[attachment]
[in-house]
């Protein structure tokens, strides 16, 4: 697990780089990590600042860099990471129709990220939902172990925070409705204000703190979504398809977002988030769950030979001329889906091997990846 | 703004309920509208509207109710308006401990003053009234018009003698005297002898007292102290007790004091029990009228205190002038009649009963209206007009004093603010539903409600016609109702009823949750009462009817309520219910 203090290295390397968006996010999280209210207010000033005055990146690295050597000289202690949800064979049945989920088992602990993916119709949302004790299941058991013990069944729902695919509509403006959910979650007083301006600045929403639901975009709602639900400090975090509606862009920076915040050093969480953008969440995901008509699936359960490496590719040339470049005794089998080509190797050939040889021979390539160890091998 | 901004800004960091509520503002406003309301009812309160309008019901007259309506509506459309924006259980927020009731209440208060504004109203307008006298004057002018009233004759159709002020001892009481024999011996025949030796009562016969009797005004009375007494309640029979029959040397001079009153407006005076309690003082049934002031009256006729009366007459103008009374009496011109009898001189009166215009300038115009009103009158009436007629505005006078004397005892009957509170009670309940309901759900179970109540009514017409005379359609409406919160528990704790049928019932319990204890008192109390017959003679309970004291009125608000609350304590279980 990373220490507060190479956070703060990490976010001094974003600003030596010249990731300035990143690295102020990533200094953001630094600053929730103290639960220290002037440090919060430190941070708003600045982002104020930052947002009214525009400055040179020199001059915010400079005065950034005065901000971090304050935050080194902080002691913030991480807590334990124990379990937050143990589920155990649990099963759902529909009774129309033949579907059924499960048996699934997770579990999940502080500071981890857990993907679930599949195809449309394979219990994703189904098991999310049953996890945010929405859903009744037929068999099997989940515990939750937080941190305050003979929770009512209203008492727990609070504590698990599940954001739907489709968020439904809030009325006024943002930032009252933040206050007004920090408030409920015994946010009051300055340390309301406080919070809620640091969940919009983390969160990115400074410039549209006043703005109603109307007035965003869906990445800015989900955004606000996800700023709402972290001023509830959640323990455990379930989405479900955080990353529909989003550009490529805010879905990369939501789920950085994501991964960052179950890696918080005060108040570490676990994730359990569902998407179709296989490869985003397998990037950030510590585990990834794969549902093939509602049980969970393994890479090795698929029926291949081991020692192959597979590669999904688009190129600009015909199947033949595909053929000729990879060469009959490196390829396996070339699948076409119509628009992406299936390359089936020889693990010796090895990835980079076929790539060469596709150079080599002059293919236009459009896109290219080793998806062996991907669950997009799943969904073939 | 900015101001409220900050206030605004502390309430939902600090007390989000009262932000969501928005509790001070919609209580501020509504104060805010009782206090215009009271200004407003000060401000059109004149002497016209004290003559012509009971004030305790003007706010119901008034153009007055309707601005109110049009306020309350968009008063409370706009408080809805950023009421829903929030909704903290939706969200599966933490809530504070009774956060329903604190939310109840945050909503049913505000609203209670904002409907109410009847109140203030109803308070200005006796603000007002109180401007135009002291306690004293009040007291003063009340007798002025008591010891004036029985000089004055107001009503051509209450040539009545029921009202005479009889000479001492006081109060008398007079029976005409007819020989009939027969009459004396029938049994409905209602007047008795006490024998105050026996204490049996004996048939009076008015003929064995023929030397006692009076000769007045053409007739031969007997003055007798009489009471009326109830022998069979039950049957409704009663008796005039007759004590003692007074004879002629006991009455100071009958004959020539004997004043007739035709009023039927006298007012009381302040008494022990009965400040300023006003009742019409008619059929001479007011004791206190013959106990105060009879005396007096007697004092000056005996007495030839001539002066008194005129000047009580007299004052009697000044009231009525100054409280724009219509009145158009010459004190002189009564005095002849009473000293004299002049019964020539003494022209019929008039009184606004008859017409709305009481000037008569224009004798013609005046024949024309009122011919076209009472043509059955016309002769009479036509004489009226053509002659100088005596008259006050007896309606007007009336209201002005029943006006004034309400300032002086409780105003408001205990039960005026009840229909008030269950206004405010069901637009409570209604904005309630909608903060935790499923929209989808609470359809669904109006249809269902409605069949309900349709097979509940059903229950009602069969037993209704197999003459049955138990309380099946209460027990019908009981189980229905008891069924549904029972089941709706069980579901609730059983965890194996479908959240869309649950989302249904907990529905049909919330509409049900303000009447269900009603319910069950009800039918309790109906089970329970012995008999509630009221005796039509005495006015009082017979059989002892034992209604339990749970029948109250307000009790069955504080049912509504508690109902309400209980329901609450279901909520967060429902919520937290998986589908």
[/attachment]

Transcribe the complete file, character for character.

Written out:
[in-house]
């Protein structure tokens, strides 16, 4: 697990780089990590600042860099990471129709990220939902172990925070409705204000703190979504398809977002988030769950030979001329889906091997990846 | 703004309920509208509207109710308006401990003053009234018009003698005297002898007292102290007790004091029990009228205190002038009649009963209206007009004093603010539903409600016609109702009823949750009462009817309520219910 203090290295390397968006996010999280209210207010000033005055990146690295050597000289202690949800064979049945989920088992602990993916119709949302004790299941058991013990069944729902695919509509403006959910979650007083301006600045929403639901975009709602639900400090975090509606862009920076915040050093969480953008969440995901008509699936359960490496590719040339470049005794089998080509190797050939040889021979390539160890091998 | 901004800004960091509520503002406003309301009812309160309008019901007259309506509506459309924006259980927020009731209440208060504004109203307008006298004057002018009233004759159709002020001892009481024999011996025949030796009562016969009797005004009375007494309640029979029959040397001079009153407006005076309690003082049934002031009256006729009366007459103008009374009496011109009898001189009166215009300038115009009103009158009436007629505005006078004397005892009957509170009670309940309901759900179970109540009514017409005379359609409406919160528990704790049928019932319990204890008192109390017959003679309970004291009125608000609350304590279980 990373220490507060190479956070703060990490976010001094974003600003030596010249990731300035990143690295102020990533200094953001630094600053929730103290639960220290002037440090919060430190941070708003600045982002104020930052947002009214525009400055040179020199001059915010400079005065950034005065901000971090304050935050080194902080002691913030991480807590334990124990379990937050143990589920155990649990099963759902529909009774129309033949579907059924499960048996699934997770579990999940502080500071981890857990993907679930599949195809449309394979219990994703189904098991999310049953996890945010929405859903009744037929068999099997989940515990939750937080941190305050003979929770009512209203008492727990609070504590698990599940954001739907489709968020439904809030009325006024943002930032009252933040206050007004920090408030409920015994946010009051300055340390309301406080919070809620640091969940919009983390969160990115400074410039549209006043703005109603109307007035965003869906990445800015989900955004606000996800700023709402972290001023509830959640323990455990379930989405479900955080990353529909989003550009490529805010879905990369939501789920950085994501991964960052179950890696918080005060108040570490676990994730359990569902998407179709296989490869985003397998990037950030510590585990990834794969549902093939509602049980969970393994890479090795698929029926291949081991020692192959597979590669999904688009190129600009015909199947033949595909053929000729990879060469009959490196390829396996070339699948076409119509628009992406299936390359089936020889693990010796090895990835980079076929790539060469596709150079080599002059293919236009459009896109290219080793998806062996991907669950997009799943969904073939 | 900015101001409220900050206030605004502390309430939902600090007390989000009262932000969501928005509790001070919609209580501020509504104060805010009782206090215009009271200004407003000060401000059109004149002497016209004290003559012509009971004030305790003007706010119901008034153009007055309707601005109110049009306020309350968009008063409370706009408080809805950023009421829903929030909704903290939706969200599966933490809530504070009774956060329903604190939310109840945050909503049913505000609203209670904002409907109410009847109140203030109803308070200005006796603000007002109180401007135009002291306690004293009040007291003063009340007798002025008591010891004036029985000089004055107001009503051509209450040539009545029921009202005479009889000479001492006081109060008398007079029976005409007819020989009939027969009459004396029938049994409905209602007047008795006490024998105050026996204490049996004996048939009076008015003929064995023929030397006692009076000769007045053409007739031969007997003055007798009489009471009326109830022998069979039950049957409704009663008796005039007759004590003692007074004879002629006991009455100071009958004959020539004997004043007739035709009023039927006298007012009381302040008494022990009965400040300023006003009742019409008619059929001479007011004791206190013959106990105060009879005396007096007697004092000056005996007495030839001539002066008194005129000047009580007299004052009697000044009231009525100054409280724009219509009145158009010459004190002189009564005095002849009473000293004299002049019964020539003494022209019929008039009184606004008859017409709305009481000037008569224009004798013609005046024949024309009122011919076209009472043509059955016309002769009479036509004489009226053509002659100088005596008259006050007896309606007007009336209201002005029943006006004034309400300032002086409780105003408001205990039960005026009840229909008030269950206004405010069901637009409570209604904005309630909608903060935790499923929209989808609470359809669904109006249809269902409605069949309900349709097979509940059903229950009602069969037993209704197999003459049955138990309380099946209460027990019908009981189980229905008891069924549904029972089941709706069980579901609730059983965890194996479908959240869309649950989302249904907990529905049909919330509409049900303000009447269900009603319910069950009800039918309790109906089970329970012995008999509630009221005796039509005495006015009082017979059989002892034992209604339990749970029948109250307000009790069955504080049912509504508690109902309400209980329901609450279901909520967060429902919520937290998986589908």